Why Science is Important

For our first discussion read the posted article about a claim that has been made that has not been supported by the scientific method. Read Article on the Web Site; Why Science is Important

Answer; Why is science important when people make claims that cannot be supported?
Tell me about the claim that has been made in the article. How can the scientific method prove or disprove this claim?
Finally, come up with your own claim that your read about online. Provide a link to the claim. How can science prove or disprove this claim?

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Why Science is Important Assignment

 

by Adriene Hill
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Marketplace for Friday, August 23, 2013
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STORY
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With choice comes risk: How to pick the electricity plan that’s right for you
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This smart grid can save power — and lives
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Could it possibly be true that watching videos on my smartphone uses as much electricity as two refrigerators?

“This is an example of a claim that sounds interesting, but really has no basis in fact,” says Jonathan Koomey
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, a research fellow at the Steyer-Taylor Center for Energy Policy and Finance at Stanford University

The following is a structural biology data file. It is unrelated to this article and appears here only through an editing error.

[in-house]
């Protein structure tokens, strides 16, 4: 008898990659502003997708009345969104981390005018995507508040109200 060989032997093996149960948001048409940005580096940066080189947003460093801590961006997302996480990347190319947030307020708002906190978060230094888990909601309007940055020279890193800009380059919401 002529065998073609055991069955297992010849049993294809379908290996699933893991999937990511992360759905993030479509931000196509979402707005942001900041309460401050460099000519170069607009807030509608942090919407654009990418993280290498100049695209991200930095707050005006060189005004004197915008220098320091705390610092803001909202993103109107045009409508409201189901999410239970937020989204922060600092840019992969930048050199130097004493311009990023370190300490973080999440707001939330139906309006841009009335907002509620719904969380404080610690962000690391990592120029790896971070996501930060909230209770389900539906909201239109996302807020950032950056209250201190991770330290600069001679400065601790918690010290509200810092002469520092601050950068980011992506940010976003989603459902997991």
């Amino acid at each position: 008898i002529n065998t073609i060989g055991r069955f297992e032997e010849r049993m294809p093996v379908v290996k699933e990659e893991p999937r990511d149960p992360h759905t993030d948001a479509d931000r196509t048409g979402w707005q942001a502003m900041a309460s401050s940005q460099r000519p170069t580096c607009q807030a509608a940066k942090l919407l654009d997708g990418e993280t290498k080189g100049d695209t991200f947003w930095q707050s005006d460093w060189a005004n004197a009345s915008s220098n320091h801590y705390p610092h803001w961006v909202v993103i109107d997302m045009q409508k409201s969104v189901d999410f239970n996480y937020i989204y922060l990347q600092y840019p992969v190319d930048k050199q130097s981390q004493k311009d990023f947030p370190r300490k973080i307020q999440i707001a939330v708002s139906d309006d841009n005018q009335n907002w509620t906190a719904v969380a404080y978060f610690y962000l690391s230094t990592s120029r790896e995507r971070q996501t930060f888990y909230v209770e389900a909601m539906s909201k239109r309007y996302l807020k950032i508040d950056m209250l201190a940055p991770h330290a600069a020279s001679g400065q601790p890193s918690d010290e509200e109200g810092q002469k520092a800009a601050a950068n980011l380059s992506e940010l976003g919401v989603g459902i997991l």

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.

Koomey has devoted years of his professional career to fighting this refrigerator analogy. It first came up more than a decade ago, by the same author, then making the claim
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that a Palm Pilot used the same electricity as a fridge.

Koomey says fighting it again now is pretty frustrating, “I’d rather not have to spend time rehashing this stuff.” But, the claim is back. So Koomey is back; figuring out just how much electricity goes into making and using my smartphone.

By his calculation, it’s about 60 kilowatt-hours.

Mark Mills, a senior fellow at the Manhattan Institute, and the author of the phone-equals-refrigerator claim, estimates it’s closer to 700 kilowatt-hours.

Mills is author of a report called The Cloud Begins with Coal